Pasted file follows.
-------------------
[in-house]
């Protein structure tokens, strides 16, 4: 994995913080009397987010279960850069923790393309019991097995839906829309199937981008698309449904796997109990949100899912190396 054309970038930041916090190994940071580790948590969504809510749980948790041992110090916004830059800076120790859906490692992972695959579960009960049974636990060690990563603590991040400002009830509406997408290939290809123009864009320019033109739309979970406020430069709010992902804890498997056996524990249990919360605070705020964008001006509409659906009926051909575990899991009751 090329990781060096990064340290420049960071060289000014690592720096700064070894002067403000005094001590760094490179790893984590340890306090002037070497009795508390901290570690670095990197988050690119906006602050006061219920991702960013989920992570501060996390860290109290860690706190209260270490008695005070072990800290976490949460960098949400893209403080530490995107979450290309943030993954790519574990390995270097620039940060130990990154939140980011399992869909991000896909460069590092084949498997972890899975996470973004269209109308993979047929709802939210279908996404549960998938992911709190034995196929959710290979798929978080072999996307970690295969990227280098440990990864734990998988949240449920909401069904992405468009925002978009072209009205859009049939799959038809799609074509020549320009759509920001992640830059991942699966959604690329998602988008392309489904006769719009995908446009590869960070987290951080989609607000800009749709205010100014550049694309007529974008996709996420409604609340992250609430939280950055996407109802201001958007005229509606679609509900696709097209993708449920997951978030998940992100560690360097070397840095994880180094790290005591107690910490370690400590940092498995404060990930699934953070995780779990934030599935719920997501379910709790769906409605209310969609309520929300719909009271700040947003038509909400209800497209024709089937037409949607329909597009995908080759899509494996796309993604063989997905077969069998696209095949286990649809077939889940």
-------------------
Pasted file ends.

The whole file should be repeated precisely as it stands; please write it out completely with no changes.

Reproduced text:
[in-house]
């Protein structure tokens, strides 16, 4: 994995913080009397987010279960850069923790393309019991097995839906829309199937981008698309449904796997109990949100899912190396 054309970038930041916090190994940071580790948590969504809510749980948790041992110090916004830059800076120790859906490692992972695959579960009960049974636990060690990563603590991040400002009830509406997408290939290809123009864009320019033109739309979970406020430069709010992902804890498997056996524990249990919360605070705020964008001006509409659906009926051909575990899991009751 090329990781060096990064340290420049960071060289000014690592720096700064070894002067403000005094001590760094490179790893984590340890306090002037070497009795508390901290570690670095990197988050690119906006602050006061219920991702960013989920992570501060996390860290109290860690706190209260270490008695005070072990800290976490949460960098949400893209403080530490995107979450290309943030993954790519574990390995270097620039940060130990990154939140980011399992869909991000896909460069590092084949498997972890899975996470973004269209109308993979047929709802939210279908996404549960998938992911709190034995196929959710290979798929978080072999996307970690295969990227280098440990990864734990998988949240449920909401069904992405468009925002978009072209009205859009049939799959038809799609074509020549320009759509920001992640830059991942699966959604690329998602988008392309489904006769719009995908446009590869960070987290951080989609607000800009749709205010100014550049694309007529974008996709996420409604609340992250609430939280950055996407109802201001958007005229509606679609509900696709097209993708449920997951978030998940992100560690360097070397840095994880180094790290005591107690910490370690400590940092498995404060990930699934953070995780779990934030599935719920997501379910709790769906409605209310969609309520929300719909009271700040947003038509909400209800497209024709089937037409949607329909597009995908080759899509494996796309993604063989997905077969069998696209095949286990649809077939889940």